4 Things NOT to Do When Building a Successful Partner Ecosystem
We’ve seen partner ecosystems come and go. How can we learn from the past to build a solid ecosystem for the future?
If you look at a company like Microsoft, the 90s were a good example of when a great partner ecosystem came alive almost on its own. Microsoft added value through building a great product and really didn’t have to do much else to find its partners. There were no co-op dollars or big marketing programs to support the partners.
So what made this such a successful partner ecosystem? The partners sold the product. The partners marketed the product. The partners supported the customers. The partners implemented the solutions. And most importantly, the partners built intellectual property on top of Microsoft products, forming a healthy ISV ecosystem that completed the product.
Fast forward 10, 15 years.
Microsoft, as with others like Infor and Netsuite, started taking over marketing and the creation of vertical solutions from their partners. Think about it. If you talk about vertical solutions, Oracle and the rest of the vendor community dove right in to create a lot of such solutions to meet customer demand. Perhaps the vendors felt their partners were not fast enough, not good enough.
But are these software product vendors really better in creating vertical solutions?
As the vendors took over more and more of what used to be the partners’ role, the role partners played in the value chain kept changing.
When leads dried up, some partners felt they needed their vendors to find customers for them and market the partner’s value on top of doing product marketing.
When vendors take over most of the marketing, that is another step down the slippery slope of a partner ecosystem gone bust.
At some point, vendors even began communicating directly with customers, and in many cases, ended up selling directly and cutting out the partner completely.
Where partners used to bring value in local implementation 10 years ago, the landscape has changed. Web meetings and online tools all redefine what it means to offer implementation as a local expertise. If (local) installation is the only value-add a partner has to offer, the ecosystem will soon lose most of its relevance.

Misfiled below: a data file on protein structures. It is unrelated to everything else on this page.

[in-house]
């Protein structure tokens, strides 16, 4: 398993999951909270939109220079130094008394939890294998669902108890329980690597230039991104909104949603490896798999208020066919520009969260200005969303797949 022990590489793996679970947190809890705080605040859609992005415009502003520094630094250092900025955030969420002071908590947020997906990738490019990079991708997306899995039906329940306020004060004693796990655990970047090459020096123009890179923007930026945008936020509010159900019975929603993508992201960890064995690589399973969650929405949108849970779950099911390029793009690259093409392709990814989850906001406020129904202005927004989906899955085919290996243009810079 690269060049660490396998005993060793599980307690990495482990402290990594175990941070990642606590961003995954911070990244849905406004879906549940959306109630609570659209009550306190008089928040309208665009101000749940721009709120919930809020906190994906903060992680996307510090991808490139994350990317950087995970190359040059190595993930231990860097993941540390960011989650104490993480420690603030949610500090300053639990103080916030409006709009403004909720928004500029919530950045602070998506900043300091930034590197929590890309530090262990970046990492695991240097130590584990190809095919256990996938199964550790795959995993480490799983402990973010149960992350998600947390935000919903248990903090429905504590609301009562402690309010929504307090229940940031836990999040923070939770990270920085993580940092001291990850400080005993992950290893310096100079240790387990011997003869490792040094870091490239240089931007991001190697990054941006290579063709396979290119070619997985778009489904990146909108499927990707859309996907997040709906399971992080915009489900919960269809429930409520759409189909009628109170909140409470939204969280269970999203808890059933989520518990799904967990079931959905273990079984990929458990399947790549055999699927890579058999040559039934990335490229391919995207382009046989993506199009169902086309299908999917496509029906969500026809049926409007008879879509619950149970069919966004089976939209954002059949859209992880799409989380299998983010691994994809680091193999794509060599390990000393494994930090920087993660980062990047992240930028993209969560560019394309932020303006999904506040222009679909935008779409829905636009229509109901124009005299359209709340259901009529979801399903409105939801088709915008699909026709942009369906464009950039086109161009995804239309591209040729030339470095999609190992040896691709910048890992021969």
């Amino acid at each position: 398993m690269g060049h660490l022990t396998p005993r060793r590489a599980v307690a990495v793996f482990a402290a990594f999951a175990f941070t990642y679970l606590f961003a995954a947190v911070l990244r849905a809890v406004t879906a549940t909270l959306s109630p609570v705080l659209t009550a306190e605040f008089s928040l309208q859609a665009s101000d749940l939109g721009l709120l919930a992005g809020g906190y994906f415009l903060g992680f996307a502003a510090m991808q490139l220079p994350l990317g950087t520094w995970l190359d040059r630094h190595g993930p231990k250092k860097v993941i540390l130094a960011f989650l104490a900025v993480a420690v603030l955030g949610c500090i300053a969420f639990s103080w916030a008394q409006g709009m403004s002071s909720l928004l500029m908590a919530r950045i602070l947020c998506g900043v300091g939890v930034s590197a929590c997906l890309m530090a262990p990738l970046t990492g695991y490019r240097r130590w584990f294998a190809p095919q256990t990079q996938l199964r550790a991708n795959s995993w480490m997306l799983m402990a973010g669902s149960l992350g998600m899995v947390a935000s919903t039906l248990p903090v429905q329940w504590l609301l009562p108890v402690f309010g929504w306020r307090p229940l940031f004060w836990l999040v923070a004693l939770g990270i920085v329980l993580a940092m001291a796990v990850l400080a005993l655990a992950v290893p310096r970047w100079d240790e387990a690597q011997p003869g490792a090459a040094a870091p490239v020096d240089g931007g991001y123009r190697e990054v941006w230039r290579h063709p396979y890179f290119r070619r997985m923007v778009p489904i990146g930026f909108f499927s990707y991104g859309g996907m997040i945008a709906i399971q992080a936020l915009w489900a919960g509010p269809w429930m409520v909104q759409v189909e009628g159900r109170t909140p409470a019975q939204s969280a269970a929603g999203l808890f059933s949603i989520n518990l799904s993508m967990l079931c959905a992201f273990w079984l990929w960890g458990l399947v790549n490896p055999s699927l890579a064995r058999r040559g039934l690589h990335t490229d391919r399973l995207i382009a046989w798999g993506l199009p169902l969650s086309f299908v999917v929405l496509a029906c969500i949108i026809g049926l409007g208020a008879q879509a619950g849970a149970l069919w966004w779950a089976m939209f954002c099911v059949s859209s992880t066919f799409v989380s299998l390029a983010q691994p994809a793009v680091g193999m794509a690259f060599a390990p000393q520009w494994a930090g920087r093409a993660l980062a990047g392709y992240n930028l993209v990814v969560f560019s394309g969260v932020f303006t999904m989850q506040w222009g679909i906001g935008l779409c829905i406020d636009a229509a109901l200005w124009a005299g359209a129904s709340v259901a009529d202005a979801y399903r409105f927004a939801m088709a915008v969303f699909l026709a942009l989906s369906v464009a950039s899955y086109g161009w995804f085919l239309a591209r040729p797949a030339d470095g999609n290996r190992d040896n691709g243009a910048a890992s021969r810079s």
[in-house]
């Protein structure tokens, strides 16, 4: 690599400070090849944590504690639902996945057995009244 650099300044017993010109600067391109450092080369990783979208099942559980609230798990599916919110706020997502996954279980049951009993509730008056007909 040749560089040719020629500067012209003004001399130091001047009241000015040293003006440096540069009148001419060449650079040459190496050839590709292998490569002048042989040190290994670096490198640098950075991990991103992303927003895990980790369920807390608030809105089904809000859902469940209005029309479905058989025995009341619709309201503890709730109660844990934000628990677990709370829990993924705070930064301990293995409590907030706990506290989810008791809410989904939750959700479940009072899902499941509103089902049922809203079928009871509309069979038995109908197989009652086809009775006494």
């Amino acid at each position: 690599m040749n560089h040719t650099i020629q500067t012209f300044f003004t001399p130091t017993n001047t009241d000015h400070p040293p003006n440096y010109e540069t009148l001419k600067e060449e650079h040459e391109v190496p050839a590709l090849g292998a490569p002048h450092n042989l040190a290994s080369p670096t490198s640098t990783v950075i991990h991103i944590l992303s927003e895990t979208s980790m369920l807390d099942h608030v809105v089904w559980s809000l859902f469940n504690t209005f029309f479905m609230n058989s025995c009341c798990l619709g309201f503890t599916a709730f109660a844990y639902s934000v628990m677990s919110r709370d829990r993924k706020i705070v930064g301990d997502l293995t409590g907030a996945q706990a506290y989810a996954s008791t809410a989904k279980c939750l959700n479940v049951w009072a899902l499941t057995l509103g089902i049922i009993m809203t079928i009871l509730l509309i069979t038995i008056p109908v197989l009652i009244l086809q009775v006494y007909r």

Acumatica is committed to building a healthy partner ecosystem. That means we don’t do everything. Sure, we’re working hard to build our product brand. But we are in this together with our partners.
How do we build a successful partner community?
Here are four things not to do as a vendor:
- Do not take over full demand generation. Partners need to know where to find their prospects and how to talk to them.
- Do not do the sales for your partners. We will help partners develop the sales capability, but we want partners to exercise that sales muscle themselves.
- Do not build deep vertical solutions. Partners have a great opportunity to turn special expertise into intellectual property and unique services to stand out in the crowded marketplace.
- Do not offer direct support. Support your partners but don’t take over the dialogue with the customer, thus allowing your partners to pass on their responsibility to know their customers and the technology implementation.
Acumatica should focus its resources on the hundreds of horizontal solution areas that can be innovated on to solve customer needs. This is how Acumatica’s product will stay ahead of the competition and provide the best ERP solution available in the cloud.
We realize we are setting a high bar on what it means to be a good Acumatica partner, but this is needed to create a robust partner ecosystem — a throwback to the heyday of the partner as the customer’s hero — that is good business for everyone.
We have no intention of replacing our partner. We want partners to step up to the plate to be the best they can be. And so will we, with the product we create.
We’re different. We’re partner-led. We’re new technology doing business in a proven, traditional way.
Stijn Hendrikse is the Chief Marketing Officer at Acumatica.
Republished with permission from Stijn Hendrikse.